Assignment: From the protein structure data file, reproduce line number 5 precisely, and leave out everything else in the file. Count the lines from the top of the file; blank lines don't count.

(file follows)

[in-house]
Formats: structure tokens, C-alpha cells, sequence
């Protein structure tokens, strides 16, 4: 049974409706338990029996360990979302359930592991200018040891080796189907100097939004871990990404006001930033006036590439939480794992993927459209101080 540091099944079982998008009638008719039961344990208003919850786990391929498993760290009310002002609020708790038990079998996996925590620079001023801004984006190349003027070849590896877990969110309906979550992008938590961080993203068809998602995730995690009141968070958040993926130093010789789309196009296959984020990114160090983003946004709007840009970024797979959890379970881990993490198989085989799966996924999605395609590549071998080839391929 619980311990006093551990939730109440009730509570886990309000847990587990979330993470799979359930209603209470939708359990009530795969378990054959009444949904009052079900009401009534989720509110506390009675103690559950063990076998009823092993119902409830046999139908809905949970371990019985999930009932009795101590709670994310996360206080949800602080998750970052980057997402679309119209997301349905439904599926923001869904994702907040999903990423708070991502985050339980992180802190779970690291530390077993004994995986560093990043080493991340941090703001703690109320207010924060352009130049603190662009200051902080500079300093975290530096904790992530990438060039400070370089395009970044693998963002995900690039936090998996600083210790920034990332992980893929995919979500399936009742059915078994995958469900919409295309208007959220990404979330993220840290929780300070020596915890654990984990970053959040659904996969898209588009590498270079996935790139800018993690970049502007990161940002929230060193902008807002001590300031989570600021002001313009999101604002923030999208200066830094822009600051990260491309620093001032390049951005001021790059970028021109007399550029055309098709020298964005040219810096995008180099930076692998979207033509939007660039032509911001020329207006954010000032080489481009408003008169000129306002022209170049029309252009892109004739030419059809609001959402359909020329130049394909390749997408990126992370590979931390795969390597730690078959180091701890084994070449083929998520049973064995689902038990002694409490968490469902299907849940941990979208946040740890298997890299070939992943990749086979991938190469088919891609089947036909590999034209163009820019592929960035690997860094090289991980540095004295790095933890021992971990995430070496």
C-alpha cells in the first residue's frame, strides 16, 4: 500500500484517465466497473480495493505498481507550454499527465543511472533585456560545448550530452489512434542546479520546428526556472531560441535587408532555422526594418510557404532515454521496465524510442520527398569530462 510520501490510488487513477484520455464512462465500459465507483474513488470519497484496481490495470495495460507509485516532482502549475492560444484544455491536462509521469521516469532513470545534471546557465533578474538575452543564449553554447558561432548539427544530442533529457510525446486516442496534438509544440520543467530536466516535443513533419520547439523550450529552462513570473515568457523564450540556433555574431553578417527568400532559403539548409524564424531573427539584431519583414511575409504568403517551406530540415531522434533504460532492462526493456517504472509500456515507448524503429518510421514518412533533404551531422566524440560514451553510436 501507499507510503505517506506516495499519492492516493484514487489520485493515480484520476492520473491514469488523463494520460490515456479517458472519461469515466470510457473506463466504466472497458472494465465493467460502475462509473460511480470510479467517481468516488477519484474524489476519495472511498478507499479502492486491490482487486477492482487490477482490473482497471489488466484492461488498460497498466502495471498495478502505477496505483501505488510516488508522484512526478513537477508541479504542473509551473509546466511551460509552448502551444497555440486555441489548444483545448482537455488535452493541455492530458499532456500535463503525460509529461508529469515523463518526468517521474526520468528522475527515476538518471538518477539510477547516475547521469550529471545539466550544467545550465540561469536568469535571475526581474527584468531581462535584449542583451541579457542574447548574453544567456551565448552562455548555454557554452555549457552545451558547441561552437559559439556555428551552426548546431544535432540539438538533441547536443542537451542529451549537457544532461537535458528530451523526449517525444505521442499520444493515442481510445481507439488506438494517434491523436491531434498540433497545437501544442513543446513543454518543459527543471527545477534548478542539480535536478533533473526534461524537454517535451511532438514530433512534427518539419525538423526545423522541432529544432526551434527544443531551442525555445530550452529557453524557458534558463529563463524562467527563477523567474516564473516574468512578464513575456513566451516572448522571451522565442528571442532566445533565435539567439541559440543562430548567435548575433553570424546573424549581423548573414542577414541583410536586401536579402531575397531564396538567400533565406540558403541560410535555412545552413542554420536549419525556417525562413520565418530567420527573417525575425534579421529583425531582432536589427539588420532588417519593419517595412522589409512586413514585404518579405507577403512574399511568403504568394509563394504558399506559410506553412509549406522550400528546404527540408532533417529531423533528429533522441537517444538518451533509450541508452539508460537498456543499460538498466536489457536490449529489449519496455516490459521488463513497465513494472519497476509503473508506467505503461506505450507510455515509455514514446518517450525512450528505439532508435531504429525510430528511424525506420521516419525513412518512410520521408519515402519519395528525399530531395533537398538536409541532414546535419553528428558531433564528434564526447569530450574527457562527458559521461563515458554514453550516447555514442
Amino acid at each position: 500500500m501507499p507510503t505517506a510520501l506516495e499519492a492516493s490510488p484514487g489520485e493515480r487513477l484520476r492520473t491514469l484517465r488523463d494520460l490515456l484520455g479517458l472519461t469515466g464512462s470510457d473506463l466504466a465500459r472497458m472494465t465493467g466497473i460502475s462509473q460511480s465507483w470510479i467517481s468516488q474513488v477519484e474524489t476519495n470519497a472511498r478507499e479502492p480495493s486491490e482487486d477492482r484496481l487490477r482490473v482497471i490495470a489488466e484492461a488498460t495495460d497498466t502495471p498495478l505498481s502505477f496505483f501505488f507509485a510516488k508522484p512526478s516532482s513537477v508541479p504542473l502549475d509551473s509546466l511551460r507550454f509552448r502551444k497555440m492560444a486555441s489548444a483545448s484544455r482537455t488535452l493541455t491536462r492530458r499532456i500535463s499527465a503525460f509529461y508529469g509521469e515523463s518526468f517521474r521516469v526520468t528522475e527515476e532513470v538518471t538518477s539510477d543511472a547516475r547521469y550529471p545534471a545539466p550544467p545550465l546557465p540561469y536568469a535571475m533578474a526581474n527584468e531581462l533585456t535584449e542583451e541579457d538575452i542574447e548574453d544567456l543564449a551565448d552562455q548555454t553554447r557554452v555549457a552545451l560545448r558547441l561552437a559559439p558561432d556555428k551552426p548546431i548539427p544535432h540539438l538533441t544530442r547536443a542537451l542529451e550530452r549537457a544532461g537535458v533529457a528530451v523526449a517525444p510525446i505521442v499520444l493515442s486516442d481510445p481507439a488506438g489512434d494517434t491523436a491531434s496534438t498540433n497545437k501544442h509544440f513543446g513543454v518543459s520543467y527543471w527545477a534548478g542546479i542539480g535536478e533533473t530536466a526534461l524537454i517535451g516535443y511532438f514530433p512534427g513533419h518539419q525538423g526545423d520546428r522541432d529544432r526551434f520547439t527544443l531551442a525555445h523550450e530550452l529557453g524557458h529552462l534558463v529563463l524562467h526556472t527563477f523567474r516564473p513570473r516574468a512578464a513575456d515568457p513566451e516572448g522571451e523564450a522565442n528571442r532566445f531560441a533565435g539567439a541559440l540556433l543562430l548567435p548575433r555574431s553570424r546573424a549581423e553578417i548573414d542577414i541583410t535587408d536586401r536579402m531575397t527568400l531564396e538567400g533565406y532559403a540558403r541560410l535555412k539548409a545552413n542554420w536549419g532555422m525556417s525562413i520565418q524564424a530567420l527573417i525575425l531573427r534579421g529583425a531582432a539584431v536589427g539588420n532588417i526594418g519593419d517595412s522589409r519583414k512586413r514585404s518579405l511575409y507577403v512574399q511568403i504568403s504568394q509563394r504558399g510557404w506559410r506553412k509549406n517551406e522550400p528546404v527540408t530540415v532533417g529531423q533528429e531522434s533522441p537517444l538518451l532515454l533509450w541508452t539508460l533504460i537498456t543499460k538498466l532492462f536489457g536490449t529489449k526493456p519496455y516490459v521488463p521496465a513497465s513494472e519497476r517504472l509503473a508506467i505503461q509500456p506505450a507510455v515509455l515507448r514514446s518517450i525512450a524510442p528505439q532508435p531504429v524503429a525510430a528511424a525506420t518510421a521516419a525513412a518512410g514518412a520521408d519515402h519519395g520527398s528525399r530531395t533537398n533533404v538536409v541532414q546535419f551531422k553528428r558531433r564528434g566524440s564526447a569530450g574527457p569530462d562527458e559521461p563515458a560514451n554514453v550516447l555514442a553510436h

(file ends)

Amino acid at each position: 500500500m501507499p507510503t505517506a510520501l506516495e499519492a492516493s490510488p484514487g489520485e493515480r487513477l484520476r492520473t491514469l484517465r488523463d494520460l490515456l484520455g479517458l472519461t469515466g464512462s470510457d473506463l466504466a465500459r472497458m472494465t465493467g466497473i460502475s462509473q460511480s465507483w470510479i467517481s468516488q474513488v477519484e474524489t476519495n470519497a472511498r478507499e479502492p480495493s486491490e482487486d477492482r484496481l487490477r482490473v482497471i490495470a489488466e484492461a488498460t495495460d497498466t502495471p498495478l505498481s502505477f496505483f501505488f507509485a510516488k508522484p512526478s516532482s513537477v508541479p504542473l502549475d509551473s509546466l511551460r507550454f509552448r502551444k497555440m492560444a486555441s489548444a483545448s484544455r482537455t488535452l493541455t491536462r492530458r499532456i500535463s499527465a503525460f509529461y508529469g509521469e515523463s518526468f517521474r521516469v526520468t528522475e527515476e532513470v538518471t538518477s539510477d543511472a547516475r547521469y550529471p545534471a545539466p550544467p545550465l546557465p540561469y536568469a535571475m533578474a526581474n527584468e531581462l533585456t535584449e542583451e541579457d538575452i542574447e548574453d544567456l543564449a551565448d552562455q548555454t553554447r557554452v555549457a552545451l560545448r558547441l561552437a559559439p558561432d556555428k551552426p548546431i548539427p544535432h540539438l538533441t544530442r547536443a542537451l542529451e550530452r549537457a544532461g537535458v533529457a528530451v523526449a517525444p510525446i505521442v499520444l493515442s486516442d481510445p481507439a488506438g489512434d494517434t491523436a491531434s496534438t498540433n497545437k501544442h509544440f513543446g513543454v518543459s520543467y527543471w527545477a534548478g542546479i542539480g535536478e533533473t530536466a526534461l524537454i517535451g516535443y511532438f514530433p512534427g513533419h518539419q525538423g526545423d520546428r522541432d529544432r526551434f520547439t527544443l531551442a525555445h523550450e530550452l529557453g524557458h529552462l534558463v529563463l524562467h526556472t527563477f523567474r516564473p513570473r516574468a512578464a513575456d515568457p513566451e516572448g522571451e523564450a522565442n528571442r532566445f531560441a533565435g539567439a541559440l540556433l543562430l548567435p548575433r555574431s553570424r546573424a549581423e553578417i548573414d542577414i541583410t535587408d536586401r536579402m531575397t527568400l531564396e538567400g533565406y532559403a540558403r541560410l535555412k539548409a545552413n542554420w536549419g532555422m525556417s525562413i520565418q524564424a530567420l527573417i525575425l531573427r534579421g529583425a531582432a539584431v536589427g539588420n532588417i526594418g519593419d517595412s522589409r519583414k512586413r514585404s518579405l511575409y507577403v512574399q511568403i504568403s504568394q509563394r504558399g510557404w506559410r506553412k509549406n517551406e522550400p528546404v527540408t530540415v532533417g529531423q533528429e531522434s533522441p537517444l538518451l532515454l533509450w541508452t539508460l533504460i537498456t543499460k538498466l532492462f536489457g536490449t529489449k526493456p519496455y516490459v521488463p521496465a513497465s513494472e519497476r517504472l509503473a508506467i505503461q509500456p506505450a507510455v515509455l515507448r514514446s518517450i525512450a524510442p528505439q532508435p531504429v524503429a525510430a528511424a525506420t518510421a521516419a525513412a518512410g514518412a520521408d519515402h519519395g520527398s528525399r530531395t533537398n533533404v538536409v541532414q546535419f551531422k553528428r558531433r564528434g566524440s564526447a569530450g574527457p569530462d562527458e559521461p563515458a560514451n554514453v550516447l555514442a553510436h